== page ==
High-Performance Computing, National Security Applications, and Export Control Policy at the Close of the 20th Century

If high-performance computing (HPC) export control policy is to be effective, three basic premises must hold:

  • There exist problems of great national security importance that require high-performance computing for their solution, and these problems cannot be solved, or can only be solved in severely degraded forms, without such computing assets.

  • There exist countries of national security concern to the United States that have both the scientific and military wherewithal to pursue these or similar applications.

  • There are features of high-performance computers that permit effective forms of control.

    This study applies and extends the methodology established in Building on the Basics [1]. Its objective has been to study trends in HPC technologies and their application to problems of national security importance to answer two principal questions:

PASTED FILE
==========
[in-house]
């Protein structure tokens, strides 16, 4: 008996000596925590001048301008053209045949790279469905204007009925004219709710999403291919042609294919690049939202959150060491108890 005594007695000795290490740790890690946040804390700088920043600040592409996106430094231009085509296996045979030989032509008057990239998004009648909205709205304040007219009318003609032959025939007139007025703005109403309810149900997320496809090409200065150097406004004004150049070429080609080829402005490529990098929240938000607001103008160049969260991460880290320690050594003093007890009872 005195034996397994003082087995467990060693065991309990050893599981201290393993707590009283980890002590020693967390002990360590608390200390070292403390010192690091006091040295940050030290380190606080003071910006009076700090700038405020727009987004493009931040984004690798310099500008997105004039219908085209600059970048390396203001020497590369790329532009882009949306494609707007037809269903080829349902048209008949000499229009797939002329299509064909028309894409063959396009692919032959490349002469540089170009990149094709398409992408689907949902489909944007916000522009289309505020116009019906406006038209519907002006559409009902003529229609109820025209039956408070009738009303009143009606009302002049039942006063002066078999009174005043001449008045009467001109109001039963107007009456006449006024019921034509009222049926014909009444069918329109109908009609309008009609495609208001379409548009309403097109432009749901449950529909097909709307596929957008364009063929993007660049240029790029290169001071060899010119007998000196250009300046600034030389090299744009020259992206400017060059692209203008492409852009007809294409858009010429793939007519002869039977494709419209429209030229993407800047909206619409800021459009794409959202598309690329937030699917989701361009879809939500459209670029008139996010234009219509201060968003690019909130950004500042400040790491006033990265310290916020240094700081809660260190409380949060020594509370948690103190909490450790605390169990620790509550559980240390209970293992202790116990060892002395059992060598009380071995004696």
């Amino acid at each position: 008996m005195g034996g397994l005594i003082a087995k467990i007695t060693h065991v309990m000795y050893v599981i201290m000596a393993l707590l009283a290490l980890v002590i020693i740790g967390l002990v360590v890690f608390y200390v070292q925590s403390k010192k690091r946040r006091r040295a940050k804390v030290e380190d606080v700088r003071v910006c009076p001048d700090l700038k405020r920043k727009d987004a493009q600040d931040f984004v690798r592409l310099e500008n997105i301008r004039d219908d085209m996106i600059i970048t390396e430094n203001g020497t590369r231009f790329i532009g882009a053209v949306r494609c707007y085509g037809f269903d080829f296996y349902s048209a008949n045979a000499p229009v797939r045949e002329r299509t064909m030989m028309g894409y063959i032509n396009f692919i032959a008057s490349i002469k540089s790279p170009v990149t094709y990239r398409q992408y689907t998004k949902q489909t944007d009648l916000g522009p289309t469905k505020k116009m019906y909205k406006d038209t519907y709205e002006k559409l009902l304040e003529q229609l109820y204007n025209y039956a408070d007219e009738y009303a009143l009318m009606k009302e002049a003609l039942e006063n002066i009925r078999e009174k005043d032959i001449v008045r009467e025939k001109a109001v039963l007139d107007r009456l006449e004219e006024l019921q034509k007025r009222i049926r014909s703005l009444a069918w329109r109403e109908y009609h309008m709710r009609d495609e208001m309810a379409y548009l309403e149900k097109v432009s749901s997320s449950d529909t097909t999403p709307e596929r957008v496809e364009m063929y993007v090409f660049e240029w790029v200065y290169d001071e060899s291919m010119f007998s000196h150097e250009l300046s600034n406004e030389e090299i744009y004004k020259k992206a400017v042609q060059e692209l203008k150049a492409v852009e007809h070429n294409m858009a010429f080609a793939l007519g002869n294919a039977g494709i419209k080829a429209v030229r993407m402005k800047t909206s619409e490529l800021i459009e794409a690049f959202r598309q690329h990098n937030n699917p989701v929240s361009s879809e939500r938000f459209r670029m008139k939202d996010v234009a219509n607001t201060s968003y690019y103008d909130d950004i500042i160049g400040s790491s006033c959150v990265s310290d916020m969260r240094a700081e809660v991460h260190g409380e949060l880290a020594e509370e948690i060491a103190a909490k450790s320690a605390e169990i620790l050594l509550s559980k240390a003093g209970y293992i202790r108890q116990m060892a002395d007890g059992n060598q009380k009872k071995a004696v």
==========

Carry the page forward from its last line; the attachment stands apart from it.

· Do the basic premises continue to be satisfied as the 20th century draws to a close?

    · In what range of performance levels might an export-licensing threshold be set so that the basic premises are satisfied?

    The study concludes that export controls on HPC hardware are still viable, although much weaker than in the past. In particular, while applications of national security interest abound, it is increasingly difficult to identify applications that strongly satisfy all three basic premises, i.e. are of extreme national security importance and would likely be effectively pursued by countries of national security concern and would be severely retarded without levels of computing performance that could be effectively controlled.